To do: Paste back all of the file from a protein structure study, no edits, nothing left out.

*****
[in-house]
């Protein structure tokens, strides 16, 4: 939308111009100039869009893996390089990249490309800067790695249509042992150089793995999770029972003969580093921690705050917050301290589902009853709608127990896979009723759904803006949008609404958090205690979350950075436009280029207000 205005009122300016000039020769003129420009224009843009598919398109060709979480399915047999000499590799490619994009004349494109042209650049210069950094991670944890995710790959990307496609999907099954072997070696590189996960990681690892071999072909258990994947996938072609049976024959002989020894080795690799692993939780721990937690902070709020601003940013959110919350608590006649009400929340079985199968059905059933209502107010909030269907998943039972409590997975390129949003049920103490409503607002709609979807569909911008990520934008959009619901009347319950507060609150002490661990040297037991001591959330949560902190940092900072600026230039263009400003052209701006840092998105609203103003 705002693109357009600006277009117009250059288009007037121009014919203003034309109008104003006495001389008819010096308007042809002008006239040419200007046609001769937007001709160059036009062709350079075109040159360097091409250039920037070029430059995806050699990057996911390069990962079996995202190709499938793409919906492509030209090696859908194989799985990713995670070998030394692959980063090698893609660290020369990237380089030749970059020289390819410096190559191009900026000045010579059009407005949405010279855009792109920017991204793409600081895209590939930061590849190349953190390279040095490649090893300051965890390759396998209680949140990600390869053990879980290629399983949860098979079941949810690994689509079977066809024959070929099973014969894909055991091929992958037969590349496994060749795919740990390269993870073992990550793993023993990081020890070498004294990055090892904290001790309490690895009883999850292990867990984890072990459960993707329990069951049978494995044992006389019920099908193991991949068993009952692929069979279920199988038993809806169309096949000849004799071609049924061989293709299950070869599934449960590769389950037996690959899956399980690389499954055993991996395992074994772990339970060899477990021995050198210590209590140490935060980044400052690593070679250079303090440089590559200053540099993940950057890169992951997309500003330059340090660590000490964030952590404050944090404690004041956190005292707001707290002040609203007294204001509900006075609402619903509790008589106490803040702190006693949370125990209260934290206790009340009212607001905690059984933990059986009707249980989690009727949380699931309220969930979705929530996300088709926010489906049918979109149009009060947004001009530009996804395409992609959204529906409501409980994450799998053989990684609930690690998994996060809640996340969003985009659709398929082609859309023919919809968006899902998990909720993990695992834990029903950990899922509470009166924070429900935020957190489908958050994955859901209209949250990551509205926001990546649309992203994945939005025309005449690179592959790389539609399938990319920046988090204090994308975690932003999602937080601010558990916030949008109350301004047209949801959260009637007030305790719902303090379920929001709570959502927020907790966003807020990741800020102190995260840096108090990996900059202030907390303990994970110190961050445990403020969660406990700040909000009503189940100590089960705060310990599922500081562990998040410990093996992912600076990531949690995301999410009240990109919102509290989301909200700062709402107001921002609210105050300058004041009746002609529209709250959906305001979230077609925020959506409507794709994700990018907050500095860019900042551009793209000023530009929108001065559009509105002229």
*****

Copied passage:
[in-house]
């Protein structure tokens, strides 16, 4: 939308111009100039869009893996390089990249490309800067790695249509042992150089793995999770029972003969580093921690705050917050301290589902009853709608127990896979009723759904803006949008609404958090205690979350950075436009280029207000 205005009122300016000039020769003129420009224009843009598919398109060709979480399915047999000499590799490619994009004349494109042209650049210069950094991670944890995710790959990307496609999907099954072997070696590189996960990681690892071999072909258990994947996938072609049976024959002989020894080795690799692993939780721990937690902070709020601003940013959110919350608590006649009400929340079985199968059905059933209502107010909030269907998943039972409590997975390129949003049920103490409503607002709609979807569909911008990520934008959009619901009347319950507060609150002490661990040297037991001591959330949560902190940092900072600026230039263009400003052209701006840092998105609203103003 705002693109357009600006277009117009250059288009007037121009014919203003034309109008104003006495001389008819010096308007042809002008006239040419200007046609001769937007001709160059036009062709350079075109040159360097091409250039920037070029430059995806050699990057996911390069990962079996995202190709499938793409919906492509030209090696859908194989799985990713995670070998030394692959980063090698893609660290020369990237380089030749970059020289390819410096190559191009900026000045010579059009407005949405010279855009792109920017991204793409600081895209590939930061590849190349953190390279040095490649090893300051965890390759396998209680949140990600390869053990879980290629399983949860098979079941949810690994689509079977066809024959070929099973014969894909055991091929992958037969590349496994060749795919740990390269993870073992990550793993023993990081020890070498004294990055090892904290001790309490690895009883999850292990867990984890072990459960993707329990069951049978494995044992006389019920099908193991991949068993009952692929069979279920199988038993809806169309096949000849004799071609049924061989293709299950070869599934449960590769389950037996690959899956399980690389499954055993991996395992074994772990339970060899477990021995050198210590209590140490935060980044400052690593070679250079303090440089590559200053540099993940950057890169992951997309500003330059340090660590000490964030952590404050944090404690004041956190005292707001707290002040609203007294204001509900006075609402619903509790008589106490803040702190006693949370125990209260934290206790009340009212607001905690059984933990059986009707249980989690009727949380699931309220969930979705929530996300088709926010489906049918979109149009009060947004001009530009996804395409992609959204529906409501409980994450799998053989990684609930690690998994996060809640996340969003985009659709398929082609859309023919919809968006899902998990909720993990695992834990029903950990899922509470009166924070429900935020957190489908958050994955859901209209949250990551509205926001990546649309992203994945939005025309005449690179592959790389539609399938990319920046988090204090994308975690932003999602937080601010558990916030949008109350301004047209949801959260009637007030305790719902303090379920929001709570959502927020907790966003807020990741800020102190995260840096108090990996900059202030907390303990994970110190961050445990403020969660406990700040909000009503189940100590089960705060310990599922500081562990998040410990093996992912600076990531949690995301999410009240990109919102509290989301909200700062709402107001921002609210105050300058004041009746002609529209709250959906305001979230077609925020959506409507794709994700990018907050500095860019900042551009793209000023530009929108001065559009509105002229």